LSB Industries Inc (NYSE:LXU) filed Quarterly Report for the period ended 2010-09-30.
Lsb Industries Inc has a market cap of $489.5 million; its shares were traded at around $23.28 with a P/E ratio of 42.9 and P/S ratio of 0.9. Lsb Industries Inc had an annual average earning growth of 15.7% over the past 10 years.LXU is in the portfolios of Michael Price of MFP Investors LLC, Chuck Royce of Royce& Associates.
Highlight of Business Operations:Our consolidated net sales for the third quarter of 2010 were $138.9 million compared to $127.8 million for the same period in 2009. The sales increase of approximately $11.1 million includes an increase of $12.9 million in our Chemical Business partially offset by a decrease of $2.9 million in our Climate Control Business. The increase in our Chemical Business sales was primarily a result of improved customer demand for mining products and an increase of selling prices of all products partially driven by higher raw material input costs. Although our Climate Control Business sales were $2.9 million lower for the third quarter of 2010, our order backlog increased by $6.6 million during the quarter compared to a decline of $10.1 million in the backlog during the third quarter of 2009.
Our order backlog was $54.8 million at September 30, 2010 as compared to $48.2 million at June 30, 2010, $36.0 million at March 31, 2010, $32.2 million at December 31, 2009 and $39.4 million at September 30, 2009. The backlog consists of confirmed customer orders for product to be shipped at a future date. Historically, we have not experienced significant cancellations relating to our backlog of confirmed customer product orders, and we expect to ship substantially all of these orders within the next twelve months; however, due to the current economic conditions in the markets we serve, it is possible that some of our customers could cancel a portion of our backlog or extend the shipment terms. For October 2010, our new orders received were approximately $19.4 million and our backlog was approximately $53.5 million at October 31, 2010.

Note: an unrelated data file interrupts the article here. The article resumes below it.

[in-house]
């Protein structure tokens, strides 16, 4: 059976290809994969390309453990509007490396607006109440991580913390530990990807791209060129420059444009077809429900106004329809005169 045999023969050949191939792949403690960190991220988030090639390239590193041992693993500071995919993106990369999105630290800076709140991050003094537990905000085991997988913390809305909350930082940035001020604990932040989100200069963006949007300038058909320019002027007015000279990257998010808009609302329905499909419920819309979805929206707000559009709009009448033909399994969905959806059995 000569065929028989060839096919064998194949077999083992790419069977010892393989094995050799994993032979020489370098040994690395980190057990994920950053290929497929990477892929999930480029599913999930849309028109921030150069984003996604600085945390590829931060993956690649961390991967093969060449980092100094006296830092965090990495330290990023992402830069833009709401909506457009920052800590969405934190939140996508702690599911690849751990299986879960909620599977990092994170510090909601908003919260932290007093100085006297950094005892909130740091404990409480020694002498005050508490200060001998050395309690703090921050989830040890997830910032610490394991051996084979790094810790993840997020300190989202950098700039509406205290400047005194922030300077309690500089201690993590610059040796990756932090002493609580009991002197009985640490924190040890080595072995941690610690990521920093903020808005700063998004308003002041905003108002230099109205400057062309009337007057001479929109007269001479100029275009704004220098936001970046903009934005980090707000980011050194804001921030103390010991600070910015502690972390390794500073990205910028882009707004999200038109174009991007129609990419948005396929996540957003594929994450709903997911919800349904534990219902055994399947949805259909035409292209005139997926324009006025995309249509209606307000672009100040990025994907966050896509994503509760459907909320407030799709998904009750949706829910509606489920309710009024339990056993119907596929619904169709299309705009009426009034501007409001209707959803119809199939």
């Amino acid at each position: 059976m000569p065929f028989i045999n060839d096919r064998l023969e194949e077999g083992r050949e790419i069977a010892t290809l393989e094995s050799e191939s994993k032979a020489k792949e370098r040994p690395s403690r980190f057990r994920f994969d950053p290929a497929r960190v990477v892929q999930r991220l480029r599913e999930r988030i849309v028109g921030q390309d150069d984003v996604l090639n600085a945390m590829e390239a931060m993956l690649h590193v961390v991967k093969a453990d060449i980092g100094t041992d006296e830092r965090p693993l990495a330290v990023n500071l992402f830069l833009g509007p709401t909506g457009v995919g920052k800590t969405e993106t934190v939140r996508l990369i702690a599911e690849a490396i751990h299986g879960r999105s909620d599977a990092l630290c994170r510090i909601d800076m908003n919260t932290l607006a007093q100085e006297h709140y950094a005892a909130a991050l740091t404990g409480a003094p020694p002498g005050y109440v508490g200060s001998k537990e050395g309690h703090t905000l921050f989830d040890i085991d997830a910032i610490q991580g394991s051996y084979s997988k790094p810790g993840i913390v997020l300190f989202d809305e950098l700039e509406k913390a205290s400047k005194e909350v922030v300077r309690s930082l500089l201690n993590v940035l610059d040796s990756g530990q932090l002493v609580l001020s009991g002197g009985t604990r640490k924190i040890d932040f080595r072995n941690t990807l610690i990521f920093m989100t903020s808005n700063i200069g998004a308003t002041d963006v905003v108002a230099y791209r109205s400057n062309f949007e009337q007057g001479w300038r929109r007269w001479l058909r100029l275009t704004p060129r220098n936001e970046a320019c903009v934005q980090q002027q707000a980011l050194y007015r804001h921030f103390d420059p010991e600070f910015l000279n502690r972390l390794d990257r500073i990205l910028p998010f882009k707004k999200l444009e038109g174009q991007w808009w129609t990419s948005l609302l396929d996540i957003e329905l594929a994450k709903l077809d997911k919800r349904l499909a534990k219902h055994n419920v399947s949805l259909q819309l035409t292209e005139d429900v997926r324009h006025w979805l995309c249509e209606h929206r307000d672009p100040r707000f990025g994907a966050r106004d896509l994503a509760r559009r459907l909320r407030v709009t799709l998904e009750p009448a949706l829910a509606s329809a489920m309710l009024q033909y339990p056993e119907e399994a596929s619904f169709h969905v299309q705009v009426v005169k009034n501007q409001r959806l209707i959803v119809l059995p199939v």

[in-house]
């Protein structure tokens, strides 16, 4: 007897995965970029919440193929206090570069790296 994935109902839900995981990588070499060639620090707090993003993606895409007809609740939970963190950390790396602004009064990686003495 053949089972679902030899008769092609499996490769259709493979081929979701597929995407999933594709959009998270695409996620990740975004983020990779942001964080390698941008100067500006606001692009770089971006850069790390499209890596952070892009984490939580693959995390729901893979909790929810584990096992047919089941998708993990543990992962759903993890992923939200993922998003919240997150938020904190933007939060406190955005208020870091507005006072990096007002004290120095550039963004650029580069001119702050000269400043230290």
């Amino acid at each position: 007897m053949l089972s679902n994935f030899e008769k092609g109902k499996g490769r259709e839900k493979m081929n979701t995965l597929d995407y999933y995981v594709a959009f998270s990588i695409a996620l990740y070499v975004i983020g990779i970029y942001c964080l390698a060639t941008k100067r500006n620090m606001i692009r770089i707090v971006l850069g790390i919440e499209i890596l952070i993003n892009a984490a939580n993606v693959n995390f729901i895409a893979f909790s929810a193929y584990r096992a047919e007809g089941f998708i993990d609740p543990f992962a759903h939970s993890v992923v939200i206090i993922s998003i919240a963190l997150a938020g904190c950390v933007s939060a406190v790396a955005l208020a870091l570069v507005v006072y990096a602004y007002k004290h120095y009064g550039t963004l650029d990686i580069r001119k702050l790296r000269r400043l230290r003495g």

Cash used for capital expenditures during the first nine months of 2010 was $26.1 million, including $1.7 million primarily for production equipment and other upgrades for additional capacity in our Climate Control Business and $24.1 million for our Chemical Business, primarily for process and reliability improvements of our operating facilities, including $12.7 million associated with the Pryor Facility, which includes replacing PP&E damaged by the fire. In addition, approximately $0.5 million is associated with maintaining compliance with environmental laws, regulations and guidelines. These capital expenditures were primarily funded from working capital and a portion of the payments received associated with our property insurance claims. In addition, one of our Climate Control Business subsidiaries exercised its option, pursuant to the terms of the underlying operating lease, to purchase its production facility for approximately $4.9 million, which was financed by a third party.
At September 30, 2010, we had committed capital expenditures of approximately $6.2 million for the remainder of 2010. The committed expenditures included $5.1 million for process and reliability improvements in our Chemical Business, including $2.0 million relating to the Pryor Facility and approximately $0.1 million to maintain compliance with environmental laws, regulations and guidelines. In addition, our commitments included $0.8 million primarily for facility upgrades and $0.3 million for production equipment in our Climate Control Business. We plan to fund these expenditures from working capital, which may include utilizing our Working Capital Revolver Loan, and financing arrangements.